Nick Britton, the DRPT’s statewide manager of transit planning, said the plan will be presented to the Richmond Transportation Planning Organization in February.
“The goal of this was to identify project corridors, areas that the TPO could take forward and turn into projects,” he said.
Though the plan estimates the system it envisions would cost between $123 million and $147 million a year to run and $785 million to nearly $1.4 billion to build, it did not make a specific recommendation on the source of that money, such as a regional sales tax, which some advocates back.
“We purposely stayed away from that,” Britton said.
The plan says “each component of the vision plan will move forward on the basis of local interest and ‘championing’ the services proposed in the vision plan, ideally in tandem with actions to foster transit‐supportive land use.”
Barbara Nelson, director of transportation at the Richmond Regional Transportation Planning Organization that is responsible for long-term transportation planning and shorter-term work programs for the area, as well as submitting projects for state and federal funding, said the organization’s Technical Advisory Committee will review the vision plan itself.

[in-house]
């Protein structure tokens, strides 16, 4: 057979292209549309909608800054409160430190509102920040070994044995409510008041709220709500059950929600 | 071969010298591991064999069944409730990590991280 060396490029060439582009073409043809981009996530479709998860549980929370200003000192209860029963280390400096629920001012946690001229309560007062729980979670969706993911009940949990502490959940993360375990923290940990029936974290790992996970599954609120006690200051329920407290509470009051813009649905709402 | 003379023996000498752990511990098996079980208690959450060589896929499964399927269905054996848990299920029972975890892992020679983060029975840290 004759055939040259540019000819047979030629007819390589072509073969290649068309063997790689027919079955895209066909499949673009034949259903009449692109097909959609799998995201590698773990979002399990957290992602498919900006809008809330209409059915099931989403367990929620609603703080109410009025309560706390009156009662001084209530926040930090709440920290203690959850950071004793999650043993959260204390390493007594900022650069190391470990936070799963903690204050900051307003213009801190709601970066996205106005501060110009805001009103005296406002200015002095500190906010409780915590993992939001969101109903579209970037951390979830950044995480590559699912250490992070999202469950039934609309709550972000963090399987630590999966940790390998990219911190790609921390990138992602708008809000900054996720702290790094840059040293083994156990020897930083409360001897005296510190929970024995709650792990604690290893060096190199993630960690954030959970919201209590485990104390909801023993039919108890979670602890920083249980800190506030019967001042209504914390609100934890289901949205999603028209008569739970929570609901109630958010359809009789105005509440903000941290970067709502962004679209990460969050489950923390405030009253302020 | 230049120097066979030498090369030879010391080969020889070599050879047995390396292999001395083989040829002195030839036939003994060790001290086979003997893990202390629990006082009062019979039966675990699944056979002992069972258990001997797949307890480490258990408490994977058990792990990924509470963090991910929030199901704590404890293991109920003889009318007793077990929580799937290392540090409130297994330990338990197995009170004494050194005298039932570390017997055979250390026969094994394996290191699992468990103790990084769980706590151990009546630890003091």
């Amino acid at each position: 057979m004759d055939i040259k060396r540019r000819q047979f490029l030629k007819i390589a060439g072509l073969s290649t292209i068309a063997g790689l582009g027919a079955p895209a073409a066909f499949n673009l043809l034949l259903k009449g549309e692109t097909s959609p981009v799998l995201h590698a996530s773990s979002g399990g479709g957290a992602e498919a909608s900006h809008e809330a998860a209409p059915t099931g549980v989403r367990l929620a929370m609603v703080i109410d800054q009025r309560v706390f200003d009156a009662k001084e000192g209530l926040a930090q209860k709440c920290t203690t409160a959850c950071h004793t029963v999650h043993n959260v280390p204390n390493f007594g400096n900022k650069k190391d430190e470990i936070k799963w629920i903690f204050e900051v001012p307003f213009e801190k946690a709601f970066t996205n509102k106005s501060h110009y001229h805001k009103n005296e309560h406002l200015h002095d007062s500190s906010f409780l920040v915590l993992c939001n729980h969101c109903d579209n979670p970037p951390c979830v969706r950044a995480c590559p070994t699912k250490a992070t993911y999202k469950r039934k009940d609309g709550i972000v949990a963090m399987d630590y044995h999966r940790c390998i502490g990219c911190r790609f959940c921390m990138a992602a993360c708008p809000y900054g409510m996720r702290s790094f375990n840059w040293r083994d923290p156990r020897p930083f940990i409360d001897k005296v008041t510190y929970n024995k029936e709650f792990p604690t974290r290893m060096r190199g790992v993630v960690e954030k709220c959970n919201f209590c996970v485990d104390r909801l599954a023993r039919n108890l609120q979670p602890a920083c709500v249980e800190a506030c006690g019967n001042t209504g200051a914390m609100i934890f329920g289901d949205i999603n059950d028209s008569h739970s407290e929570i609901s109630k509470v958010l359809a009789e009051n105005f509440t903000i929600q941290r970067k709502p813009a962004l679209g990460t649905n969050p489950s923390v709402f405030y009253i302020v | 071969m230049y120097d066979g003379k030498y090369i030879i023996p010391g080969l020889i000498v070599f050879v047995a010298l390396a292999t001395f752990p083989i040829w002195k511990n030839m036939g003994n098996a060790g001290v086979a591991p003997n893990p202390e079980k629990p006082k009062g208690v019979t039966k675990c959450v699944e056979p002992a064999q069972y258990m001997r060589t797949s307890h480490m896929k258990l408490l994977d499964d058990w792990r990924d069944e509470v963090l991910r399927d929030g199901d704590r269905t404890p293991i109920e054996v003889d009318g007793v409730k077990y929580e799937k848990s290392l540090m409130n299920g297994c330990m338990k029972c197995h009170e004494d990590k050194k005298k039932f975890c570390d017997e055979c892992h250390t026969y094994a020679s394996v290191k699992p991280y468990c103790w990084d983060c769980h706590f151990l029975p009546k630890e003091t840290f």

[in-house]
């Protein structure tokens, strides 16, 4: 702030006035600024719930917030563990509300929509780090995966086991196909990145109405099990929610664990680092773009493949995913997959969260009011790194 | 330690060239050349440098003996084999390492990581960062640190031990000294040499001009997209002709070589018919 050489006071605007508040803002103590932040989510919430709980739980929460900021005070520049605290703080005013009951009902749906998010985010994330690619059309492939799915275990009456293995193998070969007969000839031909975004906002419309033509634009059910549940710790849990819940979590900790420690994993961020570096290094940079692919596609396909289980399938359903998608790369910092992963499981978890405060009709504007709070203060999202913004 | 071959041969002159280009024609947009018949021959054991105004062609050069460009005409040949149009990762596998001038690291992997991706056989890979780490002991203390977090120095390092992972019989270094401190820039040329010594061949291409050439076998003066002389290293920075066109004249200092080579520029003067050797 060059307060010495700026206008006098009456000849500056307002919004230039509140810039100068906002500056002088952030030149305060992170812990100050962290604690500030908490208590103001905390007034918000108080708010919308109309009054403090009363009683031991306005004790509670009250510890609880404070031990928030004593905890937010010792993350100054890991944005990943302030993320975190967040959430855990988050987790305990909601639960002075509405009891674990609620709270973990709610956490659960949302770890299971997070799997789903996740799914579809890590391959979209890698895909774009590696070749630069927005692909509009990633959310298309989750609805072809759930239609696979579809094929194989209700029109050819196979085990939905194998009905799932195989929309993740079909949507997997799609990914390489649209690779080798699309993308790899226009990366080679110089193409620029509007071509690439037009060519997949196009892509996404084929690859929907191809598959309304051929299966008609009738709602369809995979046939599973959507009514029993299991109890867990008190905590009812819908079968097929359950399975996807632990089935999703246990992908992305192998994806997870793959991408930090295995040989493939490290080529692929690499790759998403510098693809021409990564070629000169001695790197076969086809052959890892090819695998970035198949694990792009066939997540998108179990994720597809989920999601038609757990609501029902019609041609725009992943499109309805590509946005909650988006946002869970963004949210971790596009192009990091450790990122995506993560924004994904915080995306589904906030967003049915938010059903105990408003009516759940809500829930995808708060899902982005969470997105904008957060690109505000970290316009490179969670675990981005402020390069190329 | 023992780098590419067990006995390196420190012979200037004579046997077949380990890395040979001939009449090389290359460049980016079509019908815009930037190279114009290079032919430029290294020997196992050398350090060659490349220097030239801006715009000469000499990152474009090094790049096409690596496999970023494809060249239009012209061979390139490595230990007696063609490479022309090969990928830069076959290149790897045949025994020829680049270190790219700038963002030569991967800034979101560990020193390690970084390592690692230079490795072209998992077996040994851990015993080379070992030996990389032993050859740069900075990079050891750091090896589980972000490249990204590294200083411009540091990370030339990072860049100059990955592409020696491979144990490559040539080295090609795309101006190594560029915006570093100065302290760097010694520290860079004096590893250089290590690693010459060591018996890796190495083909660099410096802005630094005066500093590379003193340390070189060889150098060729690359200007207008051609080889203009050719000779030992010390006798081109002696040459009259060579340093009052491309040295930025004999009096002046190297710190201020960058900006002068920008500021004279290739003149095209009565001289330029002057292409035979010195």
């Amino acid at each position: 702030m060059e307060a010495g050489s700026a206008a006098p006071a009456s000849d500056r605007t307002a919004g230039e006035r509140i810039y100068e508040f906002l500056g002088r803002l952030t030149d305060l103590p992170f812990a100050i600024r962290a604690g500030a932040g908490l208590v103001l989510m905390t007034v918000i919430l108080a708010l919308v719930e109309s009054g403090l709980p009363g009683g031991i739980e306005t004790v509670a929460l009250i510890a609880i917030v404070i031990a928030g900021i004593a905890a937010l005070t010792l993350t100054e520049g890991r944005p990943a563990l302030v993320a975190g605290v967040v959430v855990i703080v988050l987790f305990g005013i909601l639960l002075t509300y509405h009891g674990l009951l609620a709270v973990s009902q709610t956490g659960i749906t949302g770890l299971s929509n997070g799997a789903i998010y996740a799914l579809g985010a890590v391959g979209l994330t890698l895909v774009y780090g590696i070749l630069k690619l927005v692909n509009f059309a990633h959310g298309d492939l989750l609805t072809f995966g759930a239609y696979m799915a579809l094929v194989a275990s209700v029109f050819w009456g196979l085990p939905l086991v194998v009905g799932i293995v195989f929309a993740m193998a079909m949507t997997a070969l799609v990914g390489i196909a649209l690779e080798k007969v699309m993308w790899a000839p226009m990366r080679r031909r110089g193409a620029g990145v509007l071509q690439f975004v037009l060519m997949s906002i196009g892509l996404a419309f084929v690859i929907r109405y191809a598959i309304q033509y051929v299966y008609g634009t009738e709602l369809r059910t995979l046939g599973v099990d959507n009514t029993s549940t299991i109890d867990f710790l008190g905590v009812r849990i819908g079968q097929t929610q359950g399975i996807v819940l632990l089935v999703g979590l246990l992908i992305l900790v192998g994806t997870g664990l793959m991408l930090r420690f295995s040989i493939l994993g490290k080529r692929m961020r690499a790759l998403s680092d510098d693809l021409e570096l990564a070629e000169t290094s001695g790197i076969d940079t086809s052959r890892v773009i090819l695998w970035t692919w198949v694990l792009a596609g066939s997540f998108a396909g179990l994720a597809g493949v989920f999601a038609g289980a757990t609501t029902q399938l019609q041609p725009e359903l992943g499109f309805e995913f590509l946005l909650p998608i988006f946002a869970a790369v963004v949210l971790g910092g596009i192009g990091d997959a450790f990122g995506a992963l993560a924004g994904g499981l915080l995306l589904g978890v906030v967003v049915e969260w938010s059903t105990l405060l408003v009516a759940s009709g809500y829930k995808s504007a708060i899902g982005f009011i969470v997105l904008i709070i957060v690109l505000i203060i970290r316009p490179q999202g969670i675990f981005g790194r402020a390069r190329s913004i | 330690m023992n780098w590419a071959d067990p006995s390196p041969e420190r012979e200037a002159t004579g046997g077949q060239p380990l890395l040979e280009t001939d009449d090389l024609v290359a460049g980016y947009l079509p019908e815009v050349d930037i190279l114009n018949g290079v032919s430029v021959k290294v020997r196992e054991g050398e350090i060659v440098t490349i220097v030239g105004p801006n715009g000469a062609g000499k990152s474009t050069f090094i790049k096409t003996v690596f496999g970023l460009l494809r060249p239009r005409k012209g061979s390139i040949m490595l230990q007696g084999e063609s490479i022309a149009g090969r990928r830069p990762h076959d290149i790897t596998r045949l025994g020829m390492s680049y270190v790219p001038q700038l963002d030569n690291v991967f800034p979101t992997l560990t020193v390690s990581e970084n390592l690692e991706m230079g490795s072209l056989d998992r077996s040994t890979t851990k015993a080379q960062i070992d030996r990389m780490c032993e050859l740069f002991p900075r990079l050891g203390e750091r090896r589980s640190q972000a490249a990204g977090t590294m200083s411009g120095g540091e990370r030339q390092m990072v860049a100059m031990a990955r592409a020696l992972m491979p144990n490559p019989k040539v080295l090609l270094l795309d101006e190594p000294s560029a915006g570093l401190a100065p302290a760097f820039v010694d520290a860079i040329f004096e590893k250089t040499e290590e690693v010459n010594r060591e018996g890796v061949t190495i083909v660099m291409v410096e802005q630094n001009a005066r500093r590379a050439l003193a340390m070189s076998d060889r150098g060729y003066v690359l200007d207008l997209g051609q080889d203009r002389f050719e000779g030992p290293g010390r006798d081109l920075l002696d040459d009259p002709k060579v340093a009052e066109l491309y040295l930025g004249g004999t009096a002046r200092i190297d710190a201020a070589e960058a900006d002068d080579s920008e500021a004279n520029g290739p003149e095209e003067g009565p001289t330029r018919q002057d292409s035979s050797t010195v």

Then the group will be asked to develop a “first tier of recommendations” for projects that should go forward first, she said.
The Pulse came out of the last regional vision plan in 2008 and Nelson hopes for an implementation strategy for the current version that “gives the plan the legs it needs to live.”
“What I’m looking forward to as part of this plan are actionable items that can move this plan forward,” she said, adding the organization hopes to use the plan to generate annual projects.
Campbell said historic local divisions over public transit, which has generally ended at the city border, with the exception of some GRTC Transit service in Henrico and a single remaining express route to Chesterfield, may erode once county officials see development along the Pulse corridor.
“You’re starting to talk about real money. I think that will impress some people,” he said. “When the counties see that the city’s underdeveloped spaces along Broad Street become attractive, they’re going to look at their own underdeveloped spaces and wonder.”